Disclaimer: I’m not an advocate of light-hearted use of the reflection API of Java. But for one-off programs, it’s a very powerful tool that gets the job done.

So let’s write the code to retrieve our actual command line directly from the ProcessImpl.createCommandLine() method:


public static void main(final String[] args) throws Exception {
    final String[] cmd = {
            "shutdown.exe",
            "/r",
            "/t 0",
    };
    final String executablePath = new File(cmd[0]).getPath();

    final Class<?> impl = ClassLoader.getSystemClassLoader().loadClass("java.lang.ProcessImpl");
    final Method myMethod = impl.getDeclaredMethod(
            "createCommandLine",
            new Class[] {
                    ????, // <-- Damn, I don't have any clue what should go here.
                    String.class,
                    String[].class
            });
    myMethod.setAccessible(true);

    final Object result = myMethod.invoke(
            null,
            2,
            executablePath,
            cmd);
    System.out.println(result);
}

The discovery

You probably noticed the “????” entry in the code above. That’s the discovery part I want to tell you about. This is when I met Class Literals in the Java Language Specification in chapter 15.8.2 (go and look it up!). The signature of the createCommandLine method is:


private static String createCommandLine(
        int verificationType,
        final String executablePath,
        final String cmd[])

Note: I didn’t remove the final keyword of verificationType, it isn’t there in the original code for unknown reasons.
When I wrote the reflection code above, it occurred to me that I had never attempted to lookup a method that contains a primitive parameter – the int in this case. I didn’t think much about it and went with Integer.class, but that didn’t work. And then, my discovery started:


final Method myMethod = impl.getDeclaredMethod(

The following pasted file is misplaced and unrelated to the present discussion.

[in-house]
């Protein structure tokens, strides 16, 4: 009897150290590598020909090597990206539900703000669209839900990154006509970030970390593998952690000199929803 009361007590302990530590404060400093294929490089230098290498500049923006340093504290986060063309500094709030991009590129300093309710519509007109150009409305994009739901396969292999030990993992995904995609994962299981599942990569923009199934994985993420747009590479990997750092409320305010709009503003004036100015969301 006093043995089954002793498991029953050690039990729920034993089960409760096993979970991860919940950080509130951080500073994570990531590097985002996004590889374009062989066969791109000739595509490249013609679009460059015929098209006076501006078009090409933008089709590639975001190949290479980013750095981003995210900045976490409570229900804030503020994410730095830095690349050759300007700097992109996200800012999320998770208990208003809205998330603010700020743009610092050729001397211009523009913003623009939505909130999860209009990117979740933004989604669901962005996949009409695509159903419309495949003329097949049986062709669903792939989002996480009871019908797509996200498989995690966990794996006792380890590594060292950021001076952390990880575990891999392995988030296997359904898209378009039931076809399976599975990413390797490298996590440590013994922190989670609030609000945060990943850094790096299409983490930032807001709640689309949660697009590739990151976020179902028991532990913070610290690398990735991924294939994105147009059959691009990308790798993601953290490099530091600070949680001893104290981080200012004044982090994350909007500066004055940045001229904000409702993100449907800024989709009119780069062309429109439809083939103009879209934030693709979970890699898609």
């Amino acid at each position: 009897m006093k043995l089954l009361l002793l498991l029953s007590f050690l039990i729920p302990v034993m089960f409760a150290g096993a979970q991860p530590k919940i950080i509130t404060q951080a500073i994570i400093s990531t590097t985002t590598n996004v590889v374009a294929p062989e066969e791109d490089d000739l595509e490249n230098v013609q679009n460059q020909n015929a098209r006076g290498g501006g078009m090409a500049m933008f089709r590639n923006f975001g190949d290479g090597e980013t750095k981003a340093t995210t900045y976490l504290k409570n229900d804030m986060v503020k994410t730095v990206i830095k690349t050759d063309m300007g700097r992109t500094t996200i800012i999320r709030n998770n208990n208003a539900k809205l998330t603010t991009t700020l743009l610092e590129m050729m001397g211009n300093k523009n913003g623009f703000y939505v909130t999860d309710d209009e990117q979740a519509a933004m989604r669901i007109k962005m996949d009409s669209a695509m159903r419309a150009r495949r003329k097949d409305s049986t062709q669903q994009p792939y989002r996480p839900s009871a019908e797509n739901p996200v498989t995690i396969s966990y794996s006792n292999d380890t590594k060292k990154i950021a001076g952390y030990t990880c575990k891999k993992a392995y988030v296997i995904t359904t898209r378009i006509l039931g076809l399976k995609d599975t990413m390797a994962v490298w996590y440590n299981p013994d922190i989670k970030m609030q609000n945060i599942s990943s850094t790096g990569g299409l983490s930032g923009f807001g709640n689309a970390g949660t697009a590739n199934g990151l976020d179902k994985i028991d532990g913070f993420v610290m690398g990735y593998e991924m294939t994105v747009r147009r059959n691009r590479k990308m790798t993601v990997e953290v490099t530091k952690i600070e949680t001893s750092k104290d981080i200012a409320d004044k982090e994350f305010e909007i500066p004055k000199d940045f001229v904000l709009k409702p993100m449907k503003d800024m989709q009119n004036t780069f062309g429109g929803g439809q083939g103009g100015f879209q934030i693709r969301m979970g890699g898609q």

"createCommandLine",
        new Class[] {
                int.class, // <-- Look what I can do!
                String.class,
                String[].class
        });

As stated in the Java Language Specification, every primitive type of Java conceptionally “has” a public static field named “class” that contains the Class object for this primitive. We can even type void.class and gain access to the Class object of void. This is clearly written in the language specification and required knowledge for every earnest usage of Java’s reflection capabilities, but I somehow evaded it for twenty years.

I love when moments like this happen. I always feel dumb and enlightened at the same time and assume that everybody around me knew this fact for years, it is just me that didn’t get the memo.

The solution

Oh, and before I forget it, the solution to the reboot command not working is the odd way in which Java adds quote characters to the command line. The output above is:


shutdown /r "/t 0"

The extra quotes around /t 0 make the shutdown command reject all parameters and print the usage text instead. A working, if not necessarily intuitive solution is to separate the /t parameter and its value in order to never have spaces in the parameters – this is what provokes Java to try to help you by quoting the whole parameter (and is considered a feature rather than a bug):


final String[] cmd = {
        "shutdown",
        "/r",
        "/t",
        "0",
};

This results in the command line I wanted from the start:


shutdown /r /t 0

And reboots the computer instantaneous. Try it!

Your story?

What’s your “damn, I must’ve missed the memo” moment in the programming language you know best?

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The Great Rational Explosion

A Dream to good to be true

A few years back I was doing mostly computational geometry for a while. In that field, floating point errors are often of great concern. Some algorithms will simply crash or fail when it’s not taken into account. Back then, the idea of doing all the required math using rationals seemed very alluring.
For the uninitiated: a good rational type based on two integers, a numerator and a denominator allows you to perform the basic math operations of addition, subtraction, multiplication and division without any loss of precision. Doing all the math without any loss of precision, without fuzzy comparisons, without imperfection.
Alas, I didn’t have a good rational type available at the time, so the thought remained in the realm of ideas.

A Dream come true?